Electric light, medications and electromagnetic waves are just a few examples of elements present in our modern lives that can interfere with our natural sleep rhythm. For this reason, many people who suffer from insomnia find benefits from supplementing with melatonin before bed to promote restful and quality sleep.

Before we dive into how melatonin can help you improve your sleep, it’s important to understand these “anti-melatonin factors” and learn how to protect your natural production of this essential hormone. Only then can you enjoy nights of restorative and revitalizing sleep.

Do you know how certain drugs affect your melatonin production and sleep?

How certain drugs can affect melatonin production and sleep

Sleeping pills and anti-anxiety drugs prescribed to improve sleep are the scariest. A large part of the population around the world consumes them regularly and this percentage increases with age, especially in older women.

Young people are increasingly consuming them. However, these drugs aren’t the only ones affecting melatonin. Other medications such as aspirin, ibuprofen, beta-blockers, calcium antagonists and nonsteroidal anti-inflammatory drugs do this as well.

In total, 75 drugs containing more than 120 different substances affect the production of melatonin and millions of people around the world consume them on a regular basis.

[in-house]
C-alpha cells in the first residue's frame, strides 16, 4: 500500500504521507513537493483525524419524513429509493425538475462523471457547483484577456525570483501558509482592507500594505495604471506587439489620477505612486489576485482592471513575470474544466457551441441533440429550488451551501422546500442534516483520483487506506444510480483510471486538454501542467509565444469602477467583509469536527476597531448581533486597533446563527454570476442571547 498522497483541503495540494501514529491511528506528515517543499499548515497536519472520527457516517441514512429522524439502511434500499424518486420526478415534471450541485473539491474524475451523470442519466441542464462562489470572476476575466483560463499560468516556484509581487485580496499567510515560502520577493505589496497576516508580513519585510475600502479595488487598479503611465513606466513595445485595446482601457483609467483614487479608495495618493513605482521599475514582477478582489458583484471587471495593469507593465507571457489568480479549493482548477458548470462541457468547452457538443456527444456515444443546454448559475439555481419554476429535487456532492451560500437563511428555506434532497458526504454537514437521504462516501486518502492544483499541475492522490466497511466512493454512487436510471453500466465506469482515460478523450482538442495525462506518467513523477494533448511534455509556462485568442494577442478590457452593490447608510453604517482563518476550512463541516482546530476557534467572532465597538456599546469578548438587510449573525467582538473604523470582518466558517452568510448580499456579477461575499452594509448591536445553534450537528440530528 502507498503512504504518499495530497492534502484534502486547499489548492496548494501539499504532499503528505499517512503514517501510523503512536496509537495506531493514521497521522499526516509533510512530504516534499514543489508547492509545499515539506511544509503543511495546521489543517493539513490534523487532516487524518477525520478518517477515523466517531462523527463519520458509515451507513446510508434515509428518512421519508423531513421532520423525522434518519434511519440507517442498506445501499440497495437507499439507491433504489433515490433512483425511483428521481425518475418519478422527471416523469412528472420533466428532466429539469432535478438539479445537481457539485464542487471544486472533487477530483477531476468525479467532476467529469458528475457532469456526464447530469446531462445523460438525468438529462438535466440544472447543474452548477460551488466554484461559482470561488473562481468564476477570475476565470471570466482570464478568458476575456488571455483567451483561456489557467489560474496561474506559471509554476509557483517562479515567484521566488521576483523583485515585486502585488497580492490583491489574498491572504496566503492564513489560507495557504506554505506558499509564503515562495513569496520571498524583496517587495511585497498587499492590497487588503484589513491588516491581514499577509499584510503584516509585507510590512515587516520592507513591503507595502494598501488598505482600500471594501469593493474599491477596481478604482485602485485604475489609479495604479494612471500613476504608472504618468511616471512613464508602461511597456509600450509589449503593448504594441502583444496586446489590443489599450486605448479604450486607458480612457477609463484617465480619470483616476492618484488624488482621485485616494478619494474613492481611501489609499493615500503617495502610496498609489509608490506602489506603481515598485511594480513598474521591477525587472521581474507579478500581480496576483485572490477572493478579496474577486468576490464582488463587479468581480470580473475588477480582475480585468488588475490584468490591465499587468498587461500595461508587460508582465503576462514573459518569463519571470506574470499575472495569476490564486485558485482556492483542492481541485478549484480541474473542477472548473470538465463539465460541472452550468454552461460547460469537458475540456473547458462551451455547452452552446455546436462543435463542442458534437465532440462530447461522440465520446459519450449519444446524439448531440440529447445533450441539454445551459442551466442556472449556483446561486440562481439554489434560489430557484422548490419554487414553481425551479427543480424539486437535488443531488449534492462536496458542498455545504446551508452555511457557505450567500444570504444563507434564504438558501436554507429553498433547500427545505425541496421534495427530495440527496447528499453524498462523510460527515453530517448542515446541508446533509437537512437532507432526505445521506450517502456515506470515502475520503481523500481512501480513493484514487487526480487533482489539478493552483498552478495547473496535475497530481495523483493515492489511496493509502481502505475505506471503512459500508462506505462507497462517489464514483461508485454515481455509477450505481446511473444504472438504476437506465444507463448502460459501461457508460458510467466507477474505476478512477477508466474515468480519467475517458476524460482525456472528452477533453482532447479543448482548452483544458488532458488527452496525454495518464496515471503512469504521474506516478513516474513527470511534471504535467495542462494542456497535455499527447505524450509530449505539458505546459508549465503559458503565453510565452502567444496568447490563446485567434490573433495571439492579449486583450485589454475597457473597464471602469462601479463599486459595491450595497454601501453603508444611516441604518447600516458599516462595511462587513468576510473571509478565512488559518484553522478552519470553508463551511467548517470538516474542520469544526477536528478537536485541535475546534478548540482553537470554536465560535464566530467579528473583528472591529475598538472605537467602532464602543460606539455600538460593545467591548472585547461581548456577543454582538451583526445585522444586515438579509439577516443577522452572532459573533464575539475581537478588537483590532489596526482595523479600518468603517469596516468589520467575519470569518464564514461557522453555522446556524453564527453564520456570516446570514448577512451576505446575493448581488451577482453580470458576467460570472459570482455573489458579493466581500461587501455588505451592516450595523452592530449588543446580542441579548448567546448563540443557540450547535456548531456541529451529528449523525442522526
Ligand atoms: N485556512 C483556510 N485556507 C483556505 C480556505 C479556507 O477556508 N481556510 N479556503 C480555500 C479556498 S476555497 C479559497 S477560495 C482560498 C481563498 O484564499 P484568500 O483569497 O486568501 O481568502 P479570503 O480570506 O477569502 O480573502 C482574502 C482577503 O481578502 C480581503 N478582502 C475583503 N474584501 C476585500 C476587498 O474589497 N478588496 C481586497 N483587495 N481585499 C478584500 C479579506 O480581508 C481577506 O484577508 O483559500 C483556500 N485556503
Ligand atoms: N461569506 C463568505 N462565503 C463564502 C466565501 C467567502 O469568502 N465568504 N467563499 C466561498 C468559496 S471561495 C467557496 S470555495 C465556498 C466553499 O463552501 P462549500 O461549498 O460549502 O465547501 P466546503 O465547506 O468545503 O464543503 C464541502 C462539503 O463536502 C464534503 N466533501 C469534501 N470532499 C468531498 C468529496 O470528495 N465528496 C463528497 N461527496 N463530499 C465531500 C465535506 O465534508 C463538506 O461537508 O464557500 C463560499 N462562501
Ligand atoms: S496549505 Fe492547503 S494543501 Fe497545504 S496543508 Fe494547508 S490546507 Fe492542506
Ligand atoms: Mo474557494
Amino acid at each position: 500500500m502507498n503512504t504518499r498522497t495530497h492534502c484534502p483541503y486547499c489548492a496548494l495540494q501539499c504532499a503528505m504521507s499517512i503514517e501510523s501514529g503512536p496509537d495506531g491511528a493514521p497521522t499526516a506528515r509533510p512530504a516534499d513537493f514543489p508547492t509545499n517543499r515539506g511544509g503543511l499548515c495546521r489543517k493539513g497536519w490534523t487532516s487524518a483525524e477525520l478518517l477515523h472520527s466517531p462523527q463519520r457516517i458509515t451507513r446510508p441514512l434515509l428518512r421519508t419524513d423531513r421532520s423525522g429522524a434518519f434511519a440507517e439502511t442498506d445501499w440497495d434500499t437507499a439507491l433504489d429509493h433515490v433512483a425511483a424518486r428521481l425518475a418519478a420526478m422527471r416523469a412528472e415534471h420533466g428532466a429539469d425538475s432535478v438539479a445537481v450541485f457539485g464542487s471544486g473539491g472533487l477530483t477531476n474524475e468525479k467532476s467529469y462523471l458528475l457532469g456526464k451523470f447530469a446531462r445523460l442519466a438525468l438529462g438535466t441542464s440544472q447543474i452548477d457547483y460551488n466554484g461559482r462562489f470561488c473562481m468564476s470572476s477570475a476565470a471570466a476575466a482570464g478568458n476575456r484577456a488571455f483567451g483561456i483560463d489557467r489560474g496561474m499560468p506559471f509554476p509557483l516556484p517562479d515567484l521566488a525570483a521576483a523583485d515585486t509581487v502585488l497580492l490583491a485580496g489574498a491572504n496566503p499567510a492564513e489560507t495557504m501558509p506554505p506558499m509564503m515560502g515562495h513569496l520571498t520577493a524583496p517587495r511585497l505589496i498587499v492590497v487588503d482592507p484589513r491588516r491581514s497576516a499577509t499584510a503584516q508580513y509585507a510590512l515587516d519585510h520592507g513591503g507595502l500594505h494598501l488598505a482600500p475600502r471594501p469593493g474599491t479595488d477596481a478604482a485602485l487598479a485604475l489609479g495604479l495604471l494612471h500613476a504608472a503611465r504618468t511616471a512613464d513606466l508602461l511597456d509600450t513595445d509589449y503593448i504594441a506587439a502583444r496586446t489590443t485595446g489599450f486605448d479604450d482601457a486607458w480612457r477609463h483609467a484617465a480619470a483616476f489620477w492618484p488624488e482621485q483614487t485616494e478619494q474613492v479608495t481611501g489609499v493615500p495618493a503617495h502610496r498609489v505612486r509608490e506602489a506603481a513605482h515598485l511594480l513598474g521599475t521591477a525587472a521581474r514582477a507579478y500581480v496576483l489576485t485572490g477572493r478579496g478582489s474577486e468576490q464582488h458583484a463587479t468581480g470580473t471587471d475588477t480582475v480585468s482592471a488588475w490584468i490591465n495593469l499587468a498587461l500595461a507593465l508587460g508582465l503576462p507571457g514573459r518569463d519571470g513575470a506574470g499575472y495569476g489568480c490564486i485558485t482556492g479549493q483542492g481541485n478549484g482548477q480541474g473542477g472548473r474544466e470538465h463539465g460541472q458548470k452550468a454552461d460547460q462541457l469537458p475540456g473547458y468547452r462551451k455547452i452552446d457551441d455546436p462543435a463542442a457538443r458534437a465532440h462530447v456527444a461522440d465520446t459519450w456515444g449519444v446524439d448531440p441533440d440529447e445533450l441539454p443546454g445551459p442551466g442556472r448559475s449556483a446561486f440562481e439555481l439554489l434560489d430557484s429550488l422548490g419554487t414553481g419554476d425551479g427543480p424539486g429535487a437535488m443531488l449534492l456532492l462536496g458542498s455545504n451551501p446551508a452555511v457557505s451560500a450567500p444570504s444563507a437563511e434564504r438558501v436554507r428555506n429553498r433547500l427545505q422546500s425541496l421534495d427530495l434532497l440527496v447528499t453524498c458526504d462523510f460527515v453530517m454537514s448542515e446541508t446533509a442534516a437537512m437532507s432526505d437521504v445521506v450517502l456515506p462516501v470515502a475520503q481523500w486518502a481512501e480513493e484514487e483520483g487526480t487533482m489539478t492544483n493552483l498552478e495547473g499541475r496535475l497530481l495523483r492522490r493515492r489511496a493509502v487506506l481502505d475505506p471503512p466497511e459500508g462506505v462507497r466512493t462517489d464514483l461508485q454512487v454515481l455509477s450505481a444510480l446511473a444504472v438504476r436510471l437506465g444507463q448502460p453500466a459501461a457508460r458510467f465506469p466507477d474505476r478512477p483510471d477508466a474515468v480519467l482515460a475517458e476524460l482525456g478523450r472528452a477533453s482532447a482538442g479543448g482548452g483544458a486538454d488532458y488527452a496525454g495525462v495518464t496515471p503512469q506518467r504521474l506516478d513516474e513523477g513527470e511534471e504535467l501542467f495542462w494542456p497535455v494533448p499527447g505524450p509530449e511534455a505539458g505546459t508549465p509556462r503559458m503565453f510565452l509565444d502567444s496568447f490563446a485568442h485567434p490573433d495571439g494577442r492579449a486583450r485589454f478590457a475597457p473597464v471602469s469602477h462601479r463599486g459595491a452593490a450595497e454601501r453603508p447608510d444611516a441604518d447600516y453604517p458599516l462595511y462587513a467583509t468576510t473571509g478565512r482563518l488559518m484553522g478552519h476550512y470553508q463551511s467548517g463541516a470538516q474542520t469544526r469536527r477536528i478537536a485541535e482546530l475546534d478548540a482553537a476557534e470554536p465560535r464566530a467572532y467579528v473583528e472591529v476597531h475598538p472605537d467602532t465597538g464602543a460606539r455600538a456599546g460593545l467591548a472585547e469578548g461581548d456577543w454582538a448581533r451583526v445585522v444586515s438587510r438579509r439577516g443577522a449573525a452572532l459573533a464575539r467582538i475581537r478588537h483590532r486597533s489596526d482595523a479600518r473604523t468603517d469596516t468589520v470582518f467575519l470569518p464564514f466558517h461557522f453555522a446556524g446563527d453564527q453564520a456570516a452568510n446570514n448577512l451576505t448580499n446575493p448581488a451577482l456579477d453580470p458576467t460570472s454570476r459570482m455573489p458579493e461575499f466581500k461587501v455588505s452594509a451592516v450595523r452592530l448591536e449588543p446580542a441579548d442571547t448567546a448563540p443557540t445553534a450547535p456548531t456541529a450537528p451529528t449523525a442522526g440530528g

Beta-blockers, prescribed to treat blood pressure and certain types of heart arrhythmia, are so effective against melatonin that they are used in laboratory animals for experiments.

It is important for people who suffer from insomnia to know the effects that drugs can have on their production of melatonin and consequently, on their sleep.

Before taking any medication, it is recommended to talk to a doctor and consider non-pharmacological alternatives to improve sleep such as meditation, relaxation and sleep hygiene.

Electromagnetic fields and sleep: How exposure affects your production of melatonin

How electromagnetic fields affect melatonin Production and Sleep

Technological advances have brought us comforts and conveniences but they have also brought an invisible but significant effect on our health: electromagnetic fields.